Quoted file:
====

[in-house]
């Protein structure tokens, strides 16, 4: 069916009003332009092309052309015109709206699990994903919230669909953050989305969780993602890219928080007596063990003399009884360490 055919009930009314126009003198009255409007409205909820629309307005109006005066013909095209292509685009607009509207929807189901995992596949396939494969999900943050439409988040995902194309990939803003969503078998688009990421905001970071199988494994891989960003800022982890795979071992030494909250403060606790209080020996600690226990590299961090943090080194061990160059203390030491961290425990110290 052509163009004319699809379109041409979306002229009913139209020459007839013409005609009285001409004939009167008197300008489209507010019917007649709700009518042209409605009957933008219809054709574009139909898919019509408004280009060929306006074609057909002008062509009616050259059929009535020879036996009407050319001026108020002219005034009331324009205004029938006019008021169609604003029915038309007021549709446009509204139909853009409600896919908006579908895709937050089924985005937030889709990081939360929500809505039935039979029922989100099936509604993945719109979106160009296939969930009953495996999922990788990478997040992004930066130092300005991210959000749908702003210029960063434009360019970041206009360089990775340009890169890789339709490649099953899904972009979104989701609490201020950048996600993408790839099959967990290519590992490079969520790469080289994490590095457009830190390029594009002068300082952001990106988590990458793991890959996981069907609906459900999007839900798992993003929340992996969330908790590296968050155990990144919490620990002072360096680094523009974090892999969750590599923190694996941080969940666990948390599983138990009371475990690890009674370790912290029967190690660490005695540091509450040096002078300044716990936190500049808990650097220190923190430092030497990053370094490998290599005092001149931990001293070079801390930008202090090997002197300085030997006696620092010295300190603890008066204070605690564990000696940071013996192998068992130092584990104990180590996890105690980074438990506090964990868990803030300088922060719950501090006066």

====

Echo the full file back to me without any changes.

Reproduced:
[in-house]
């Protein structure tokens, strides 16, 4: 069916009003332009092309052309015109709206699990994903919230669909953050989305969780993602890219928080007596063990003399009884360490 055919009930009314126009003198009255409007409205909820629309307005109006005066013909095209292509685009607009509207929807189901995992596949396939494969999900943050439409988040995902194309990939803003969503078998688009990421905001970071199988494994891989960003800022982890795979071992030494909250403060606790209080020996600690226990590299961090943090080194061990160059203390030491961290425990110290 052509163009004319699809379109041409979306002229009913139209020459007839013409005609009285001409004939009167008197300008489209507010019917007649709700009518042209409605009957933008219809054709574009139909898919019509408004280009060929306006074609057909002008062509009616050259059929009535020879036996009407050319001026108020002219005034009331324009205004029938006019008021169609604003029915038309007021549709446009509204139909853009409600896919908006579908895709937050089924985005937030889709990081939360929500809505039935039979029922989100099936509604993945719109979106160009296939969930009953495996999922990788990478997040992004930066130092300005991210959000749908702003210029960063434009360019970041206009360089990775340009890169890789339709490649099953899904972009979104989701609490201020950048996600993408790839099959967990290519590992490079969520790469080289994490590095457009830190390029594009002068300082952001990106988590990458793991890959996981069907609906459900999007839900798992993003929340992996969330908790590296968050155990990144919490620990002072360096680094523009974090892999969750590599923190694996941080969940666990948390599983138990009371475990690890009674370790912290029967190690660490005695540091509450040096002078300044716990936190500049808990650097220190923190430092030497990053370094490998290599005092001149931990001293070079801390930008202090090997002197300085030997006696620092010295300190603890008066204070605690564990000696940071013996192998068992130092584990104990180590996890105690980074438990506090964990868990803030300088922060719950501090006066």